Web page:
Solaria is one Tuscan winery that isn’t afraid to buck tradition, and it’s one you don’t want to miss.
Solaria: The Best All-Female Tuscan Winery
Wine and women – a pairing as obviously meant to be as Lucy and Ethel, buttermilk biscuits and sausage gravy, Sherlock Holmes and his Watson. A recent study from Rutgers University even suggests that women are capable of tasting the subtle complexities of varying vintages far better than their male counterparts.
Yet, the winemaking industry has long been and continues to be dominated by men. Though recent years have seen a steady increase in female winemakers, some of whom are at the helm of several the world’s most renowned wineries, they remain the minority.
“In Italy, men make wine. But here, there are no men.” It’s a fact about one little-known Tuscan winery that Arianna Matteuci is proud of, and rightly so. For although it’s more common in 2018 to see women in the wine industry, the women at Solaria Winery in Montalcino have been making wine for decades, long before the tide began to shift in their favor.
Since 1989, Arianna’s family has been widening the path for women in the wine industry in a region steeped in tradition. And although it may not be on most tourists’ radars, a visit here offers a window into a truly unique Tuscan winery.
The Search for a Tuscan Winery
Finding a Tuscan winery to visit isn’t anything like searching for the proverbial needle in the haystack – it’s more like looking for the hay itself. Wineries are everywhere in Tuscany. There are the several-hundred-year-old estates that literally litter the landscape; there’s a smaller amount of large, more industrial complexes that ship thousands of bottles all over the world. And on the land not already taken up by those two, the seemingly every owner of each little bed and breakfast, or “agritourismo,” has planted a few grapevines because, well, why not? This is Italy, after all.
What is a far more difficult task is finding a winery that’s unique. Tradition runs deep in Italy, and most Tuscan wineries share the same traditions. You’ll find 90% of the same varietals at all of them (Chianti, Brunello, Rosso, etc.), depending on what wine region of Tuscany you’re in. Many of them offer homemade meats and breads and freshly pressed olive oil in addition to the wine. And they’re all beautiful. And while there’s nothing wrong with the generic Tuscan winery (absolutely NOTHING wrong, to be clear!), it’s notable when you stumble across a winery doing something different and non-traditional.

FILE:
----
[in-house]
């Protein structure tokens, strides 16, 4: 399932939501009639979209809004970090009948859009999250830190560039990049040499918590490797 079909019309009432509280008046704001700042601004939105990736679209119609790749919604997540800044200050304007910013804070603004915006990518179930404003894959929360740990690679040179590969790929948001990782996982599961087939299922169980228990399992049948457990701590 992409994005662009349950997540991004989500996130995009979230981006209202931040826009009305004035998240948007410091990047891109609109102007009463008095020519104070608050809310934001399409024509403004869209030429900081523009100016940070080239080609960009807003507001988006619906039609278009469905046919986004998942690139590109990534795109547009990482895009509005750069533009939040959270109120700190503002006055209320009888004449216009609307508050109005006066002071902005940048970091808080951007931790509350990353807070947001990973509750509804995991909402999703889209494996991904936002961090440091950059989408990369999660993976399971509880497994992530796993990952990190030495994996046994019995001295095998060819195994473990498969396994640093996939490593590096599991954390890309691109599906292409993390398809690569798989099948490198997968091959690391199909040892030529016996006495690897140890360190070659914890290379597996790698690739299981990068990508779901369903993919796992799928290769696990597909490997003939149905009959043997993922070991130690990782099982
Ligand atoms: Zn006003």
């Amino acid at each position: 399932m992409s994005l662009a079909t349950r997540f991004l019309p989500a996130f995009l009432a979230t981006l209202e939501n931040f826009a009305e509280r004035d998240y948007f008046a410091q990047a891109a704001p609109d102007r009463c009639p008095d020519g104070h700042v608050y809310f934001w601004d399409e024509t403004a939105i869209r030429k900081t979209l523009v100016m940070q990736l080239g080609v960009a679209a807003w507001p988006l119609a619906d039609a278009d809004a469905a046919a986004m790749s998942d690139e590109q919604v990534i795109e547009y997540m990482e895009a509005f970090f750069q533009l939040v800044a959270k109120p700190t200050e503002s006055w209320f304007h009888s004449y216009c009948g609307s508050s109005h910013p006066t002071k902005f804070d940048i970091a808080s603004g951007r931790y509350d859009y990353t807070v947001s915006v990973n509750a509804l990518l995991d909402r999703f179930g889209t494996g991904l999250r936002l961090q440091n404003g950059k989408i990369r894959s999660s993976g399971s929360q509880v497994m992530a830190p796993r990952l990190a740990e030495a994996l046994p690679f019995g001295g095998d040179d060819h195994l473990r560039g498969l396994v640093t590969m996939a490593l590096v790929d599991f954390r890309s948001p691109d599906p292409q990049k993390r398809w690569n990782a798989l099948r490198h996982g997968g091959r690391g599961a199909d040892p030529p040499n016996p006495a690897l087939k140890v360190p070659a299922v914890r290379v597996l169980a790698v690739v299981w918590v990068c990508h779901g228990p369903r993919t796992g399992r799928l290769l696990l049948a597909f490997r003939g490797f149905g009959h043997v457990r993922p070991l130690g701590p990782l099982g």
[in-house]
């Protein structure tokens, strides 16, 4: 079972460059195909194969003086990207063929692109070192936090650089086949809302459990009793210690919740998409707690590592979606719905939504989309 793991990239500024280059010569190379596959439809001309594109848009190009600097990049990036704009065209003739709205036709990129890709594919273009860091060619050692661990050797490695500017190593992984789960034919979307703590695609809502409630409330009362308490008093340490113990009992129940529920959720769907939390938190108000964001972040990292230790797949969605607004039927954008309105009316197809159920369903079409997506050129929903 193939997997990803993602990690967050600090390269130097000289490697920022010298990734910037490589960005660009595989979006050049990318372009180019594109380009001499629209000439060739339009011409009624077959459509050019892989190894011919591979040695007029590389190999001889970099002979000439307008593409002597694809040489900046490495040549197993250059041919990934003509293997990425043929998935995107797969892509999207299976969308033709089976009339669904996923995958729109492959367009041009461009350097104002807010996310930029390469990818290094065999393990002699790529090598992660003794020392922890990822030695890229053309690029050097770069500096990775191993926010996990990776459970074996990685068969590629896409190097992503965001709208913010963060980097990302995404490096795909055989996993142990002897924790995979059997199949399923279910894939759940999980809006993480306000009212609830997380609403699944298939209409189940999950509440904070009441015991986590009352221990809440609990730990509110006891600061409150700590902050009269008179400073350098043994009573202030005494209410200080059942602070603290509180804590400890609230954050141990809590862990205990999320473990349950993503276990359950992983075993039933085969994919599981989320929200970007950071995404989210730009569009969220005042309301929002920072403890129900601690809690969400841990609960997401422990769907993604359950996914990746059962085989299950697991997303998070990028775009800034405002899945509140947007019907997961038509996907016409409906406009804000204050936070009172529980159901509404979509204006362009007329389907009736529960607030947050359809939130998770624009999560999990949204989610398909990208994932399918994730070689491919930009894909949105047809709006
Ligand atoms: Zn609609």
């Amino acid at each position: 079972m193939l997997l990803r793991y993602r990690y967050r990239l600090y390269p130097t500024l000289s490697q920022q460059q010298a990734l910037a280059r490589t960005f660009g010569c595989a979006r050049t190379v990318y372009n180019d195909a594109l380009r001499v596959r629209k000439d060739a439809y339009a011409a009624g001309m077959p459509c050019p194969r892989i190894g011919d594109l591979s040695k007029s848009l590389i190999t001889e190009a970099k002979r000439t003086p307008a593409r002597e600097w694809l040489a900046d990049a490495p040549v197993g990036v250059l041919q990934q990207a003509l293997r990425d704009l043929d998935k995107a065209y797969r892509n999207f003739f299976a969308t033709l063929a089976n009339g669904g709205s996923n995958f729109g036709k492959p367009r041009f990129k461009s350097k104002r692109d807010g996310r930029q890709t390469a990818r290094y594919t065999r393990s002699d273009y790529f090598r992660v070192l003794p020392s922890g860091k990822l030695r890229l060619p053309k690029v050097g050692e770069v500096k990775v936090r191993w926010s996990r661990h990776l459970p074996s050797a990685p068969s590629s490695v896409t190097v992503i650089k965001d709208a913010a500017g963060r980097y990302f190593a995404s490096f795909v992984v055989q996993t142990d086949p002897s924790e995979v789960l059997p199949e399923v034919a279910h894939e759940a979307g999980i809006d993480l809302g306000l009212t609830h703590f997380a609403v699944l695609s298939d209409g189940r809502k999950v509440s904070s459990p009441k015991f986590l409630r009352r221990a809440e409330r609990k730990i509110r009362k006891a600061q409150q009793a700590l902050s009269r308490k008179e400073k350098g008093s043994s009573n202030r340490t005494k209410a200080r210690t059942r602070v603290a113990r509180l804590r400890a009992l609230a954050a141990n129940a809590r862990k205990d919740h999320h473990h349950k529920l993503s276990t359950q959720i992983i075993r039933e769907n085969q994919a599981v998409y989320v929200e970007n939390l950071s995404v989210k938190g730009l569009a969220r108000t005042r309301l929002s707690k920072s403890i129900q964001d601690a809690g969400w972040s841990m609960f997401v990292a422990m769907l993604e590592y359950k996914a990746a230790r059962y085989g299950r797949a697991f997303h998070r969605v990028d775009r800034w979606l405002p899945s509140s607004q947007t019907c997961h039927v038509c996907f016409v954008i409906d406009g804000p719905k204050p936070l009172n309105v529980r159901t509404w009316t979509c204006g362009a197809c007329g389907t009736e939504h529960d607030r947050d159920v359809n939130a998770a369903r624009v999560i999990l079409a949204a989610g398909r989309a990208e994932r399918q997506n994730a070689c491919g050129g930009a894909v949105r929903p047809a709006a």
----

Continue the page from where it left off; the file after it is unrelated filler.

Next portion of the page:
And in the male-dominated Italian wine industry, the ladies at Solaria Winery in Montalcino are turning tradition on its head.
My mom and I had added Solaria to our itinerary on the recommendation of an Italian chef friend of ours. All we knew about it was that it was a Tuscan winery run by a mother-daughter team. As a trailblazing, independent mother-daughter duo ourselves, that one fact alone made it a non-negotiable part of our Tuscany agenda.
Unfortunately, early March in Tuscany can be a soggy affair. For the entire week that my mom and I spent wandering around the green hills of Italy’s famed wine region, water continuously poured from the sky. The wintering stubs of grapevines that blanket the slopes were soaked black from the rainwater. Even the always-proud Cypress trees lining driveways and circling villas seemed weary of the downpour. But we remained determined to enjoy our trip, despite the unlucky weather. Our reward was the unquenchable ray of sunshine we found at Solaria.
The unassuming cluster of sandy stone buildings is located just off of the main road that goes up to the fortress at Montalcino. When we arrived, waterlogged from wandering around the medieval village, a girl about my age cheerfully greeted us with two umbrellas already open. This was Arianna, who would be our cheerful tour guide and resident wine expert.